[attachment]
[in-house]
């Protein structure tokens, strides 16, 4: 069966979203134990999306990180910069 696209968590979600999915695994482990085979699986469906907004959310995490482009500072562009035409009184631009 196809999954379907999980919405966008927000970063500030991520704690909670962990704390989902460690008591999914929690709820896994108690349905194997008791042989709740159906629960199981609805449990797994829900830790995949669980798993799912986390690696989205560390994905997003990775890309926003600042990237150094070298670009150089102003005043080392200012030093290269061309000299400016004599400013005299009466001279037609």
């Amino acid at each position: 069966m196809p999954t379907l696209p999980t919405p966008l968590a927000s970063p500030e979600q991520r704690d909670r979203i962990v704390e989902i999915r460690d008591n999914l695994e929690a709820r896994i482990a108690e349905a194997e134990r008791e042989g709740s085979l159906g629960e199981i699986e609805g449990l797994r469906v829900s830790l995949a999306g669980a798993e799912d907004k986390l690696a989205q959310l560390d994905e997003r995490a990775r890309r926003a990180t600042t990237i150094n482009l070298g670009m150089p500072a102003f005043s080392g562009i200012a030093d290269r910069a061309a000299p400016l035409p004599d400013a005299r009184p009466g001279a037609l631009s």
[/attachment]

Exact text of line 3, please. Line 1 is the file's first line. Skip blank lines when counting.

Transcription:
């Amino acid at each position: 069966m196809p999954t379907l696209p999980t919405p966008l968590a927000s970063p500030e979600q991520r704690d909670r979203i962990v704390e989902i999915r460690d008591n999914l695994e929690a709820r896994i482990a108690e349905a194997e134990r008791e042989g709740s085979l159906g629960e199981i699986e609805g449990l797994r469906v829900s830790l995949a999306g669980a798993e799912d907004k986390l690696a989205q959310l560390d994905e997003r995490a990775r890309r926003a990180t600042t990237i150094n482009l070298g670009m150089p500072a102003f005043s080392g562009i200012a030093d290269r910069a061309a000299p400016l035409p004599d400013a005299r009184p009466g001279a037609l631009s």